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HRDC comment on federal bills to reinstate Pell grants for prisoners - February 2018

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Human Rights Defense Center

February 23, 2018


Senator Patty Murray
United States Senate
154 Russell Senate Office Building
Washington, DC 20510
Representative Susan A. Davis
U.S. House of Representatives
1214 Longworth House Office Building
Washington, DC 20515
RE: Pell Grant Eligibility for Prisoners / Support for S.1136, H.R.2451
Dear Senator Murray and Representative Davis:
I am contacting you in my capacity as executive director of the Human Rights Defense Center
(HRDC), a Washington State-registered non-profit that advocates for the rights of people held in
prisons, jails and other detention facilities within the United States.
I am also contacting you as a former Washington State prisoner who participated in education
programs while incarcerated.
HRDC supports the expansion of educational and vocational programs for prisoners, including
those that provide college courses and credit. Therefore, we support your legislation, S.1136 and
H.R.2451, which would restore Pell grant eligibility to incarcerated students.
I was imprisoned in Washington State from 1987 until 2003. During that time period I saw a
modest but practical prison education system be largely eliminated as a result of actions by
the state legislature coupled with the elimination of Pell grants for prisoners. Prior to 1995,
Washington’s prison system had extensive vocational and educational programs which allowed
prisoners to obtain training in a variety of fields that would help them find gainful employment
following their release. While incarcerated I was able to obtain a vocational certificate from
Paul Wright, Executive Director
P.O. Box 1151
Lake Worth, FL 33460
Phone: 561.360.2523 Fax: 866.735.7136

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Edmonds Community College in office technology (computers). This training was incredibly
useful to me in terms of being able to function as a journalist and nonprofit executive once I was
released from prison. Sadly, after 1995 these modest educational programs were largely gutted
due to the lack of Pell grant funding and adverse legislative action at the state level.
The benefits of prison education classes in general – and college coursework in particular – have
been well-researched and are widely acknowledged. The more education a prisoner receives, the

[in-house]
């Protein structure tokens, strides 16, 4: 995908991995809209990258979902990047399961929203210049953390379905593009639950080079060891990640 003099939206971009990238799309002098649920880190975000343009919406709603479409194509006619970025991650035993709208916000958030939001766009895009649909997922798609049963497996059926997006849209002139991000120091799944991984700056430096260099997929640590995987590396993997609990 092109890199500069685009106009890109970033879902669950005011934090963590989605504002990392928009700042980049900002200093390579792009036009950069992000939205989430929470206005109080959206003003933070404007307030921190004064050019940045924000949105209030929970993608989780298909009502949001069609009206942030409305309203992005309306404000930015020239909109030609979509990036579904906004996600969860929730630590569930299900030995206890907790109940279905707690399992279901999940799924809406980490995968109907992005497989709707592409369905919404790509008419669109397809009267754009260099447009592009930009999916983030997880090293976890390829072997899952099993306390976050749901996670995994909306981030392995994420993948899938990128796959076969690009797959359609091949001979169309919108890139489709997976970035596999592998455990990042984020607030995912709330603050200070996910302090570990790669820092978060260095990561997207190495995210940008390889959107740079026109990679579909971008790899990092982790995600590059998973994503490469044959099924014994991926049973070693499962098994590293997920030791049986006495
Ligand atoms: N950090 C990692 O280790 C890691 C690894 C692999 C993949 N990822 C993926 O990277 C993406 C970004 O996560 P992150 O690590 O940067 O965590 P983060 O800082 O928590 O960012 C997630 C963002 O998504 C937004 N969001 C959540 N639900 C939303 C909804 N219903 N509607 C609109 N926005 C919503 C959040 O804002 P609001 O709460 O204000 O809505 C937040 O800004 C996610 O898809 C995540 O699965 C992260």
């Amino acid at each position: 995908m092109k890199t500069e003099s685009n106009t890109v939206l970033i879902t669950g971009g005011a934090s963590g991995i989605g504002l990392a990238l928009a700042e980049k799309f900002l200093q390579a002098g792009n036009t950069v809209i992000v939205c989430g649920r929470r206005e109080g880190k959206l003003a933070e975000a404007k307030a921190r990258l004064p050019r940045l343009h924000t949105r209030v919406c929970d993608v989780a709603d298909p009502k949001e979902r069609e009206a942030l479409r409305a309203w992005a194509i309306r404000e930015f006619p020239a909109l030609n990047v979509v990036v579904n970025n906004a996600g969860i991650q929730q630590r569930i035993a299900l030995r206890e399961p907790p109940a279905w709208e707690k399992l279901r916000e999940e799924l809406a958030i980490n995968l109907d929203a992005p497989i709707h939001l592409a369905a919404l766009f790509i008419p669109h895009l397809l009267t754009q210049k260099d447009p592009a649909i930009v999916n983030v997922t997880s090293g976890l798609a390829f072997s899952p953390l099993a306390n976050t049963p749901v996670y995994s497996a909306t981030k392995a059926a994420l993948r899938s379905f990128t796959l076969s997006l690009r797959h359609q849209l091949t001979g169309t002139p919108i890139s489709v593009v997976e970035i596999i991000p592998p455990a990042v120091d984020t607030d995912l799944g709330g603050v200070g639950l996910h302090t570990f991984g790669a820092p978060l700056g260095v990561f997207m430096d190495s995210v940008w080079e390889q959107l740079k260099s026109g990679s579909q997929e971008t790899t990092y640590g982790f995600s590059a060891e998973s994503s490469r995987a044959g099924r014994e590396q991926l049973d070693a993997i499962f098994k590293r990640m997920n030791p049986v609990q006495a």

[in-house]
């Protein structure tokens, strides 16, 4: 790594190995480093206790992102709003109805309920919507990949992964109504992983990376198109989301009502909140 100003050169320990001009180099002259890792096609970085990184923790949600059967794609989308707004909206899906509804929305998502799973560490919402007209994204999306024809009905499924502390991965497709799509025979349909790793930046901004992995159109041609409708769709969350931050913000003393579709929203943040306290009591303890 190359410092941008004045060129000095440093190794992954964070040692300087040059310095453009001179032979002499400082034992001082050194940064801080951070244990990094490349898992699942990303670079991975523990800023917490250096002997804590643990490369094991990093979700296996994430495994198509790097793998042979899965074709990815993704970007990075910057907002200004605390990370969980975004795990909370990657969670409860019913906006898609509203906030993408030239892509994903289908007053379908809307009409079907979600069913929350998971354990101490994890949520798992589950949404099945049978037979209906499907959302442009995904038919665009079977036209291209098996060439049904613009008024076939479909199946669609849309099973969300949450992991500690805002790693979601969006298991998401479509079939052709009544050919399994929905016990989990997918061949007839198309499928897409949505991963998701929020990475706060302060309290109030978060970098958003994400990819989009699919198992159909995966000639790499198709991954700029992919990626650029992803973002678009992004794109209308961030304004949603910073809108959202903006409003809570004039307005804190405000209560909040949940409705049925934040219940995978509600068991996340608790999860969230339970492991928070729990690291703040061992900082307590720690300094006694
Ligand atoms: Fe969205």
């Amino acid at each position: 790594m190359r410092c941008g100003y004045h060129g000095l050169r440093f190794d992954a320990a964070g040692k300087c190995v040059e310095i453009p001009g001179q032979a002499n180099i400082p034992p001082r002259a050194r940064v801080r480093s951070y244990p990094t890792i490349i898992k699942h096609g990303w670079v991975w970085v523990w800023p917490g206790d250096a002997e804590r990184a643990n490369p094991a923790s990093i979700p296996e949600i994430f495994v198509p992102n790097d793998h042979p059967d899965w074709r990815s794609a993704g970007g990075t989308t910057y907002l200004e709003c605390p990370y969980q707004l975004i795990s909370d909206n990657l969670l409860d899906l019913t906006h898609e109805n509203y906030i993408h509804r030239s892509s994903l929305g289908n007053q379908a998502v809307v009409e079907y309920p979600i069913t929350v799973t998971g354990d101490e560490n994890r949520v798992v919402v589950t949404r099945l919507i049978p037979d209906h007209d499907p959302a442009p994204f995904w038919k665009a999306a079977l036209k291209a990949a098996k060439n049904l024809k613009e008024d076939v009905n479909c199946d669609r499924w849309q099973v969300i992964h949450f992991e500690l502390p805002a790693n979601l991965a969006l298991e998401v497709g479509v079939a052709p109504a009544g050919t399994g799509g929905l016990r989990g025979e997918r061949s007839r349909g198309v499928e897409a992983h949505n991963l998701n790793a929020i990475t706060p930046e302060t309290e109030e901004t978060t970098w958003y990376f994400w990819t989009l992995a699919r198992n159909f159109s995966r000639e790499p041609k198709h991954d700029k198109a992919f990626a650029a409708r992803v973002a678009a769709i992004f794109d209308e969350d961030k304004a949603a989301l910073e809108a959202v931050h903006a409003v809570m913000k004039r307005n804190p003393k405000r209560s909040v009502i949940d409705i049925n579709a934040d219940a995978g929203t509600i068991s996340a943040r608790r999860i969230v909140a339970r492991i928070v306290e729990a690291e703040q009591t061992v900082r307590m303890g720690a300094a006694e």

lower their rate of recidivism, the greater their chance of obtaining post-release employment and
the greater cost savings to our communities. A 2016 meta-analysis of prison education programs
published by RAND Corporation, “Evaluating the Effectiveness of Correctional Education,”
summarizes past research on that topic.
For decades, every study that has been conducted on the subject has found the more education
prisoners receive, the lower their recidivism rates. If Congress is serious about reducing our
nation’s prison population and enhancing public safety, then Pell grant eligibility should be
immediately restored to all state and federal prisoners so they have access to higher education.
I have advocated for the rights of prisoners – including the right to an education – for over 30
years. The United States spends untold billions of dollars educating children and young adults,
realizing it is an investment in our nation’s future. Yet depending on the state, an estimated 60
percent of the prison population is functionally illiterate. According to some criminologists, the
biggest predictor of who goes to prison is not race but whether or not someone has graduated
from high school. It is never too late to interrupt the cycle of incarceration and recidivism, and
investing in higher education for prisoners is one of the surest ways to protect public safety by
increasing the chance that released prisoners will become productive members of society.
HRDC’s associate director, Alex Friedmann, also had personal experience with post-secondary
education while incarcerated in Tennessee’s prison system from 1992 to 1999. Pell grants were
no longer available to prisoners when he began taking college courses, having been banned by
the Violent Crime Control and Law Enforcement Act of 1994, signed into law by President
Clinton. Therefore he – like other prisoners – had to pay for the courses himself, which was
difficult considering the low wages that prisoners earn, ranging from $.17 to $.50 per hour for
most job positions in Tennessee’s Department of Correction.
A friend outside of prison paid for three classes from Ohio University’s College Program for the
Incarcerated, and Alex completed nine credit hours before he was released. Had Pell grants been
available to fund his college studies, he could have completed a degree program during the time
he served in prison, increasing his employment opportunities after he made parole.
In closing, we are encouraged by recent developments with respect to reinstating Pell grant
eligibility for prisoners, including the Second Chance Pell Grant pilot program instituted during
the Obama administration. Additionally, Secretary of Education Betsy DeVos has referred to
reinstating Pell grants for prisoners as “a very good and interesting possibility.”

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Both Mr. Friedmann and I are available to provide testimony at any Congressional hearings that
are held on S.1136 and H.R.2451. If you have questions or require additional information, please
do not hesitate to contact me.


Paul Wright.
Executive Director, HRDC
cc: Senator Lamar Alexander